source: whisper.com

source: whisper.com

There’s just this ONE idea that this breed of men remain completely moored to, and it’s that cooking is the exclusive domain of women. Married women in particular. In fact, it is vehemently asserted by pastors and playboys alike (who can forget Dag Heward-Mill’s lament and brain-itching church camp chant about Ghana Girls’ inability to fry an egg) that if a woman doesn’t/won’t/can’t cook for a man, she is no “real woman” at all. And she must be a feminist. And feminism is of the devil.

Yesu Cristo. You don’t spend your days planning meals, boiling rice or pounding yam and suddenly you are a Satan worshiper… Because toiling in the kitchen is the only way to exhibit “submission” and harmony in the (faux) Judeo-Christian African home. If you are such a man using the bible to shame, antagonize and needle women into adhering to something that is contrary to her nature or core beliefs, I am here to help us all. I believe you will be blessed when you, Patriarchal African Man, not only can but SHOULD be cooking for yourself and your family. The one thing standing between you and your destiny may be a coal pot, a spatula and a word from God. That said, I bring you:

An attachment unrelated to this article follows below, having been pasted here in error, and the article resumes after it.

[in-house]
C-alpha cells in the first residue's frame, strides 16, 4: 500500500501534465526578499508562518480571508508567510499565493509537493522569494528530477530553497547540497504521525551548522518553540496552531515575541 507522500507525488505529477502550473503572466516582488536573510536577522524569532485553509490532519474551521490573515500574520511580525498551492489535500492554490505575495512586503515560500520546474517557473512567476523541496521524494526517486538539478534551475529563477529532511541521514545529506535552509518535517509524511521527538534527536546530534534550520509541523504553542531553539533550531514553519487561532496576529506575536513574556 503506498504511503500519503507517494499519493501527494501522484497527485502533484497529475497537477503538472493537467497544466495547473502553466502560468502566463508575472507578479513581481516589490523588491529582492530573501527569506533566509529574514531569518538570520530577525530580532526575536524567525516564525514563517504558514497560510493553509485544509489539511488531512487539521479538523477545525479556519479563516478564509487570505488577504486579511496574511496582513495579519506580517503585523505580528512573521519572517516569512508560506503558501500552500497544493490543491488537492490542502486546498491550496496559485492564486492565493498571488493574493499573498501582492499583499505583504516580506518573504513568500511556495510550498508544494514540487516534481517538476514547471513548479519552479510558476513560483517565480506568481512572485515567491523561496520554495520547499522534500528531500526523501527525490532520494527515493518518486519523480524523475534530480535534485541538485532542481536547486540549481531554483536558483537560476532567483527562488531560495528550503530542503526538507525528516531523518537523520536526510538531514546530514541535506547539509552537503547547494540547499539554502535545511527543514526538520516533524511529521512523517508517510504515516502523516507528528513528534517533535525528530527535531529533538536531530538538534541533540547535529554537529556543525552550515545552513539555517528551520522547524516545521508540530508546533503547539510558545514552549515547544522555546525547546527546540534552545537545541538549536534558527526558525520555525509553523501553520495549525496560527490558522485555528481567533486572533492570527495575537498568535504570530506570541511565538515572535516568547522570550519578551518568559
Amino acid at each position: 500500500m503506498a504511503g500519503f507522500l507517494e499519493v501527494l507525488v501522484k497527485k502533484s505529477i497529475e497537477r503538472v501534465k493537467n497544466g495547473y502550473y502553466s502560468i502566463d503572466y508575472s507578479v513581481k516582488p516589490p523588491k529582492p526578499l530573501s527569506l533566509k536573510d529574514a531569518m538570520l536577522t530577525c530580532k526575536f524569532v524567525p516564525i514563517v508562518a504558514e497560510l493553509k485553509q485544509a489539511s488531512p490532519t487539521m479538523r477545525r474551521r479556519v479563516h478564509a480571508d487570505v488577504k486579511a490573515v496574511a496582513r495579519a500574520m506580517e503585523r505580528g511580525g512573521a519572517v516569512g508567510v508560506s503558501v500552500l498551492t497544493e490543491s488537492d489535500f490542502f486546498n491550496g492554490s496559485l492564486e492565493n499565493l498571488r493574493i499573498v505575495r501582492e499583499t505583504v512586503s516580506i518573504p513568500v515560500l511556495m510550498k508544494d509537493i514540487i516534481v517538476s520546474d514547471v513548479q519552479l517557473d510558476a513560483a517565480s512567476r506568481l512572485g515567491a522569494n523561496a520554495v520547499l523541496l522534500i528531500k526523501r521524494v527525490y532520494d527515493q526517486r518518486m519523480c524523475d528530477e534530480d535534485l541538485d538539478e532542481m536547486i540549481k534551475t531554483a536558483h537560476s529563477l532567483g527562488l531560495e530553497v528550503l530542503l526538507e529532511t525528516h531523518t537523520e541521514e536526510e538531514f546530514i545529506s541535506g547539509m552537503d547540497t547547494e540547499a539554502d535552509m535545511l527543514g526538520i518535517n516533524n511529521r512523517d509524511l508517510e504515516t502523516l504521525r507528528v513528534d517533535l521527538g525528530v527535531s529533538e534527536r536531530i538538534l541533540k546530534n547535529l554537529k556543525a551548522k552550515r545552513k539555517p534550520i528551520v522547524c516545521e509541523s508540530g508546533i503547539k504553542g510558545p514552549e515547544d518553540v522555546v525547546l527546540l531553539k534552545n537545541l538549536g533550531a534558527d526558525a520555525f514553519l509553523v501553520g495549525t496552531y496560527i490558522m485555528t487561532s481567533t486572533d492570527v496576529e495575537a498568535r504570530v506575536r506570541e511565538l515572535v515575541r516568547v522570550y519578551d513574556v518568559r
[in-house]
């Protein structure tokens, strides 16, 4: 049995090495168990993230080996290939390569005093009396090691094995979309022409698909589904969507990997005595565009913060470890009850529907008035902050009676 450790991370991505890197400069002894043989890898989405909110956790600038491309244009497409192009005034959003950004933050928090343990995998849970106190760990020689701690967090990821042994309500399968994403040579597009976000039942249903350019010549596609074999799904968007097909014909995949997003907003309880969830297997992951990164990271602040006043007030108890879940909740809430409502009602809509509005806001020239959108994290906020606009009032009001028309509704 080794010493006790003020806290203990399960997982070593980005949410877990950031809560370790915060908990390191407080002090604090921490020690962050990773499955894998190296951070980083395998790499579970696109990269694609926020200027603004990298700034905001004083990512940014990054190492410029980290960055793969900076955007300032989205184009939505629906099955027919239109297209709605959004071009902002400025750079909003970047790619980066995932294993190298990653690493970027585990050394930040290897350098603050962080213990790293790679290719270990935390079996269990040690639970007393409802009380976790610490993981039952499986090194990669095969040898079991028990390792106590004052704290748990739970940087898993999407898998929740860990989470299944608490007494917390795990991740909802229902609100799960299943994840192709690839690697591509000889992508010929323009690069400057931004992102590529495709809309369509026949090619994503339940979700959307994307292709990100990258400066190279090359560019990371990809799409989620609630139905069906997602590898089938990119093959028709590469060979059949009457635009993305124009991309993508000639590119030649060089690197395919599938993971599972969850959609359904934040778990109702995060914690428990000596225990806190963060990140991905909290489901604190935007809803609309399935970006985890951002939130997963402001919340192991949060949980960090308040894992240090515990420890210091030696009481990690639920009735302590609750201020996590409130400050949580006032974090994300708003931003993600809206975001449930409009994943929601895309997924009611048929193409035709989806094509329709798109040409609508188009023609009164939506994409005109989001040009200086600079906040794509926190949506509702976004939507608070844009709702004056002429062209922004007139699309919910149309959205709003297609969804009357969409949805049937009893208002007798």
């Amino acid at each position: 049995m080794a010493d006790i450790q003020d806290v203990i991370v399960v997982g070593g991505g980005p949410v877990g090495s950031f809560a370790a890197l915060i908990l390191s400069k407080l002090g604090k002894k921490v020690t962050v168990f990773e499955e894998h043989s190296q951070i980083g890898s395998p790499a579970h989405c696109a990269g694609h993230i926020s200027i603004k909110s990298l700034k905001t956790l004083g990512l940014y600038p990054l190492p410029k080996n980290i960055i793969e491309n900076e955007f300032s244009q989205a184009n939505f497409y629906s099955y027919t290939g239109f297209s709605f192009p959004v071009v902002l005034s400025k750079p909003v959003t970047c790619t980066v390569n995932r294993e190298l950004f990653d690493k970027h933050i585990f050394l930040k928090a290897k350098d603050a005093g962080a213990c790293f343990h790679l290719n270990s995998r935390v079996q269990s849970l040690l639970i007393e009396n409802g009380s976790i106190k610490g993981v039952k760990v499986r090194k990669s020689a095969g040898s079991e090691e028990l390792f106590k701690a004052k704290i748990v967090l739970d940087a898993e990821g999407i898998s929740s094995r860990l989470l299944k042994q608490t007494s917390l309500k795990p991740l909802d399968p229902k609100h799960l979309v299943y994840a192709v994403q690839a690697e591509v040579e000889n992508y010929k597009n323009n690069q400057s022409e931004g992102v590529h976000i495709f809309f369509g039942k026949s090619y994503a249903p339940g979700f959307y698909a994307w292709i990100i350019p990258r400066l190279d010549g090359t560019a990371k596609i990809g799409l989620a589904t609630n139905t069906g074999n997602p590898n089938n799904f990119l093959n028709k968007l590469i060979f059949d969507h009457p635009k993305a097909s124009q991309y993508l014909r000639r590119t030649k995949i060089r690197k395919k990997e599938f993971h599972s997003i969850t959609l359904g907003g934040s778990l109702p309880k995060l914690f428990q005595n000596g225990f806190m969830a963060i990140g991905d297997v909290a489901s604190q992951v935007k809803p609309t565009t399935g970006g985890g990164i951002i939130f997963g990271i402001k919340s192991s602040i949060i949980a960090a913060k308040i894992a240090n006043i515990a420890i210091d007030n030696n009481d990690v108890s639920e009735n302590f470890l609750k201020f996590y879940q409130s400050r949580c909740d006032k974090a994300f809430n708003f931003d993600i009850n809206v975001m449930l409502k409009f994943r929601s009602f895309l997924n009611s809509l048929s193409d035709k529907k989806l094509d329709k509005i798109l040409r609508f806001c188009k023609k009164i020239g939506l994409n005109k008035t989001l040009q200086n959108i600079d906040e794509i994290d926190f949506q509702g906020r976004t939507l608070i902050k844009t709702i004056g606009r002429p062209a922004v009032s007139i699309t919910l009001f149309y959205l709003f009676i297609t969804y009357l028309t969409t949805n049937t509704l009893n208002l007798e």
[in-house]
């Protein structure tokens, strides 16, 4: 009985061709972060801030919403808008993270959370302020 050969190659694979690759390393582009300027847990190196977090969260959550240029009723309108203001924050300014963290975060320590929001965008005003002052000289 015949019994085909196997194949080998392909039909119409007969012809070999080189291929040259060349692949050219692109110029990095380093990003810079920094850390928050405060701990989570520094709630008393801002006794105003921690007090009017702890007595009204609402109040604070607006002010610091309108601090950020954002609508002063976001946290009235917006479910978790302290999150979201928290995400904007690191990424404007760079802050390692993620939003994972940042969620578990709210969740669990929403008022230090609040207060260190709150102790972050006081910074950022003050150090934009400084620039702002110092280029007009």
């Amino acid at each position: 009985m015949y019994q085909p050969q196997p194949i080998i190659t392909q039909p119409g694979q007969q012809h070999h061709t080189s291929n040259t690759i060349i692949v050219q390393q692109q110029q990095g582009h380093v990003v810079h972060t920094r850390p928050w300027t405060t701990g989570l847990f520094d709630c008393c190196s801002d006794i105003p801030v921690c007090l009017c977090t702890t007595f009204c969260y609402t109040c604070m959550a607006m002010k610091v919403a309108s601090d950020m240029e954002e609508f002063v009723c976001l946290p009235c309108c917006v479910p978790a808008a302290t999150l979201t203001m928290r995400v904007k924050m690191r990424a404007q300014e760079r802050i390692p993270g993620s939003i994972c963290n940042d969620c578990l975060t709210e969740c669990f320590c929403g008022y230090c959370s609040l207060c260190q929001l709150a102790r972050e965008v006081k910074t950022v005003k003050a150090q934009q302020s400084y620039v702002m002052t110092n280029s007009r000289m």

GREAT CHEFS OF THE BIBLE

 

There were once two brothers: Jacob and Esau. They were twins. Jacob was favored by his mother and kept close by her. Esau was a hunter and a gruff man, beloved by his father. As you might recall from your children’s bible studies, Esau was the older twin and was therefore the rightful heir to his father’s legacy (and fortune). Well, things didn’t work out for ol’ Esau because his hunger got the best of him and he didn’t have the patience to cook his own food. You pastor is always telling you not to sell your birthright for a pot of soup but what he neglects to tell you is that your manifest destiny is in learning to cook your own beans in the first place.

Genesis 25:29-33

29 One day Jacob was boiling a pot of vegetable soup. Esau came in from hunting in the fields, weak from hunger. 30 So Esau said to Jacob, “Let me eat some of that red soup, because I am weak with hunger.” (That is why people call him Edom.)